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Public Lecture: Religious Identity and Religious Community in the Digital Age

ARC Admin
2024-06-14 11:00 UTC+7 1045
The Desmond Tutu Centre for Religion and Social Justice (DTCSRJ) and the Asian Research Centre for Religion and Social Communication (ARCRS) invite you to a public lecture on "Religious Identity and Religious Community in the Digital Age"

The Desmond Tutu Centre for Religion and Social Justice (DTCSRJ) and the Asian Research Centre for Religion and Social Communication (ARCRS) invite you to a public lecture on

"Religious Identity and Religious Community in the Digital Age"

Speaker: Dr Gnana Patrick

Respondent: Dr Cherry Muslim

Join the Conversation:

Date : Wednesday, 10 July 2024

Time: 2pm-4pm (GMT +2)

Zoom Link:

Dr Gnana Patrick (b. 1962), Ph.D., formerly Professor and Head of the Department of Christian Studies, University of Madras, holds a doctorate in Christian Studies. He served the University of Madras as Dean–Endowments, Dean Student Affairs, Dean Research and as Chair- person of the School of Philosophy and Religious Thought. In the year 2013, he was awarded the Fulbright – Nehru Visiting Lecturer Fellowship and taught a course on Public Religion: Learning from Indian and American Experiences at the Divinity School, Harvard University, USA. His recent published books include Pothuveli Iraiyiyal (Public Theology [Tamil], 2022), Public Theology – Indian Concerns, Perspectives and Issues (USA: Fortress Press, 2020), Indian Christianity and Its Public Role (edited, New Delhi: Christian World Imprint, 2019), Wings of Faith Public Theologies in India (New Delhi: ISPCK, 2013) He has served as the chief editor of the Indian Journal of Christian Studies (ISSN 2231-0835) from 2011-2015.

Dr Cherry Muslim is a Senior Lecturer: Islamic Studies in the Discipline of Religion and Academic Leader for Religion & Classics in the School of Religion, Philosophy & Classics, UKZN-HC. Her Research interests are: Muslim Feminist activism online; digital religion (Islam and Muslims); digital research methodologies, indigenous research methodologies, decoloniality, gender and sexuality, and more recently AI in Teaching and Learning. She is a PI for the PhD cohort in the NRF funded German-South African International Research Training Group (IRTG) for Transformative Religion and situated knowledge in processes of social transformation and a Teaching ‘Professor’ in the Virtual Exchanges in Religious Euro-African Dialogue (VEREAD). Dr Muslim is a founding member of the Muslim Personal Law (MPL) Network – an online/offline platform of women activists, academics and lawyers who aid Muslim women in marriage and divorce and a committee member of Taking Islam to the People (TIP). She is also Director of the Islamic Studies Research Unit (ISRU), UKZN; Co-editor: Journal of Islamic Studies (JIS).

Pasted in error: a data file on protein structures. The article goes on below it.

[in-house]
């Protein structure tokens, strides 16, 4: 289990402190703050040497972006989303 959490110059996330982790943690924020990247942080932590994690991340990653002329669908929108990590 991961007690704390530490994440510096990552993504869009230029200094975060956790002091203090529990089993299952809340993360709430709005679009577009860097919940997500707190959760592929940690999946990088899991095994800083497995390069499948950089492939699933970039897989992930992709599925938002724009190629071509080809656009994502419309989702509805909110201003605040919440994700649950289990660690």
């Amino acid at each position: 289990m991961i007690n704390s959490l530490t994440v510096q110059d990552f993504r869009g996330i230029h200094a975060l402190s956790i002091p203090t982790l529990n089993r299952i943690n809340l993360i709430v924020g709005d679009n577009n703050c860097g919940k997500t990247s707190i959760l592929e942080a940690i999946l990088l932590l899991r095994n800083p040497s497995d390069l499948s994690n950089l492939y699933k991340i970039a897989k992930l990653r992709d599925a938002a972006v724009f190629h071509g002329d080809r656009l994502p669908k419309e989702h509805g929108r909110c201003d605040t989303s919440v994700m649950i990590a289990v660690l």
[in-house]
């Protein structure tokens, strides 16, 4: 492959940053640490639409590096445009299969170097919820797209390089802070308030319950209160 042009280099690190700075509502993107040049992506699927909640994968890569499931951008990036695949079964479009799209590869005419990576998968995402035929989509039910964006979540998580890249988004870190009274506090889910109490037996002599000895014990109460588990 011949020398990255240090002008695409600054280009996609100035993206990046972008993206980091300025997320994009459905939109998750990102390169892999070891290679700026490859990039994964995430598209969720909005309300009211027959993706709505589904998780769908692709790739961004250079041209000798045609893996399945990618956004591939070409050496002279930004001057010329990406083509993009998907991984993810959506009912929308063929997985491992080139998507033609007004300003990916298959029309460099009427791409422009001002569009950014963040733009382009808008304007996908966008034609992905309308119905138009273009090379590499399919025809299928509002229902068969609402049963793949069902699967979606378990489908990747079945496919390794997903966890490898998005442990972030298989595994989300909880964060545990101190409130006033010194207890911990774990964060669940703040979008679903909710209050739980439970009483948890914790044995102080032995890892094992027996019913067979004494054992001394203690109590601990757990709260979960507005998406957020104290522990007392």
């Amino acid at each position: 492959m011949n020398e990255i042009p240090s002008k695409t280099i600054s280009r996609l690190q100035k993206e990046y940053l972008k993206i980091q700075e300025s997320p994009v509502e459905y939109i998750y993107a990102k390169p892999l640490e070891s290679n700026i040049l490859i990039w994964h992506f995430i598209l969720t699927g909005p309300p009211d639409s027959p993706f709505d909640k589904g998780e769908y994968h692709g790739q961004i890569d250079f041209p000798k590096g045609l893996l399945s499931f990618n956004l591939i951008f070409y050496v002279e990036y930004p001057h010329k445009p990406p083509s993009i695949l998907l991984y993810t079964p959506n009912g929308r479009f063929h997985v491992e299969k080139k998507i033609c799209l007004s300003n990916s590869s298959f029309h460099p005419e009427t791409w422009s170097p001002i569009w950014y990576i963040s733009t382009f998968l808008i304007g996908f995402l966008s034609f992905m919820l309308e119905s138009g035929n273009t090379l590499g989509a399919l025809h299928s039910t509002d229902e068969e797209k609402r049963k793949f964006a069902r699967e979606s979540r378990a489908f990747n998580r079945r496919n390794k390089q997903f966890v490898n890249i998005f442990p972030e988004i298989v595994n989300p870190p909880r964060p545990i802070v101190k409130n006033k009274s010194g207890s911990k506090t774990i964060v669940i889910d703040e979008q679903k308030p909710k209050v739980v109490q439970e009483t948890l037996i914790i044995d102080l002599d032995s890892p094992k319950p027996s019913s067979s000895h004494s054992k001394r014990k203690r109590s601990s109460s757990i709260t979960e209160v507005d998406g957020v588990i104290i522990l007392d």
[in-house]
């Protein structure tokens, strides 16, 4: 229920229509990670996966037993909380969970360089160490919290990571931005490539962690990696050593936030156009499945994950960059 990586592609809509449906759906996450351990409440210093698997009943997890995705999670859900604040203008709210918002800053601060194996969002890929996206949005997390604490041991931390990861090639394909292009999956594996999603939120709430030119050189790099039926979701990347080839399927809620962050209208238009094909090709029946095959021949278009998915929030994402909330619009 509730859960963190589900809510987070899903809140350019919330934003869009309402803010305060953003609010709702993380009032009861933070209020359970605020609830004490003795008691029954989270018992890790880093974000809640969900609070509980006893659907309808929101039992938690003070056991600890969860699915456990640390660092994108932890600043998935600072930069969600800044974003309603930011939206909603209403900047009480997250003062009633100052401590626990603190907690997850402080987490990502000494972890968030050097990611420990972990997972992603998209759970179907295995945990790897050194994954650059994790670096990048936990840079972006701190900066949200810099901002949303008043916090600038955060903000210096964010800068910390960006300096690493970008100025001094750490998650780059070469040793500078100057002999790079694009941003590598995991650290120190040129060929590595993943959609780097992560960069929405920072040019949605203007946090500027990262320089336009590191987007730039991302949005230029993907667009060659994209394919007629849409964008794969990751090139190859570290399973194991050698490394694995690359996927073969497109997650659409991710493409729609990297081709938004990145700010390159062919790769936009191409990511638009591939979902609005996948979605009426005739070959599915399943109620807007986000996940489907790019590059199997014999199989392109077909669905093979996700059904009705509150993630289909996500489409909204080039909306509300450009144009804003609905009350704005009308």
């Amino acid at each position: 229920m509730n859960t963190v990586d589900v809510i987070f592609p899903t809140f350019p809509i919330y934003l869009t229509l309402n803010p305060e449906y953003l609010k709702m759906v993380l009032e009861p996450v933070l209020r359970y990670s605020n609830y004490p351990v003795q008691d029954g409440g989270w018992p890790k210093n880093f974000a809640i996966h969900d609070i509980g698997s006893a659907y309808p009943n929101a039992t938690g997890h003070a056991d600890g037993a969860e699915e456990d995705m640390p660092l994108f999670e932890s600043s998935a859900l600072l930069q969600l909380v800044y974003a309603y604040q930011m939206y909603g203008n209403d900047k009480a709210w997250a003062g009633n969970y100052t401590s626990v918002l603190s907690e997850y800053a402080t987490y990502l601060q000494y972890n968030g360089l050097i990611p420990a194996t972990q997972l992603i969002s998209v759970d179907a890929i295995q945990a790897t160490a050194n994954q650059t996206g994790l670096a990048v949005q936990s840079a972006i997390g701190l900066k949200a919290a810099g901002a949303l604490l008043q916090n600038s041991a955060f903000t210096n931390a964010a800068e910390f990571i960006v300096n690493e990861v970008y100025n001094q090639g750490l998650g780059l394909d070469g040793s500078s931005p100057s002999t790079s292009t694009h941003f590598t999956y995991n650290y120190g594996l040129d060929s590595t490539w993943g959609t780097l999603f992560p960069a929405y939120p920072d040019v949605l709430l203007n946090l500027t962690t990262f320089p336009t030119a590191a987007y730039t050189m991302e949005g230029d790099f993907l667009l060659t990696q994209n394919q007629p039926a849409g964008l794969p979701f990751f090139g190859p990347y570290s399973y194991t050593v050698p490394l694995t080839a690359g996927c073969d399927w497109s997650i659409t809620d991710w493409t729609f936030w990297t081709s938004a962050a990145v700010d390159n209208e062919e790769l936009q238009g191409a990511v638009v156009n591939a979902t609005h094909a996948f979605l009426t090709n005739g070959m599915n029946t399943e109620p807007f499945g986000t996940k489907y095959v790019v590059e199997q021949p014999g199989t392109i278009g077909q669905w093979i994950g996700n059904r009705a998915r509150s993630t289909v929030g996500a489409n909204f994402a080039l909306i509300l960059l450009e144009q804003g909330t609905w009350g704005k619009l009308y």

Among the many fields characteristically impacted by the digital media, the religious terrain witnesses unprecedented changes. It is as if the digital age has transformed the face of religion irreversibly and has brought about a new epoch in the history of religions. Exploring the changes, with the help of keys from religious studies and social sciences, and that too situating the exploration in a religiously vibrant context like Asia, would be a valuable contribution both to media studies and religious studies. I would like to explore the changes in terms of questions like ‘what is religion in a digital age’, and ‘what is a religious community in a digital habitat’? The exploration will hinge upon the themes of identity, rituality, religious experience, community, etc. Furthermore, I will phenomenologically look at the changes occurring at the external and the internal sites of religiosity. By external, I mean the changing modalities occurring at the empirically tangible level, while by internal, I mean the inner transforming religious experiences, known through such spiritual experiences as mysticism, interiority, transcendence, self-realisation, etc. Needless to say the unique experience of digital communication is virtuality and it has collapsed actuality into unimaginable levels and manners of virtuality in our contemporary phase of AI informed communication. What does this virtuality do to religious identity and community, especially in the Asian context? Does it produce closures or dis enclosures? – will be the special questions dealt with in the lecture.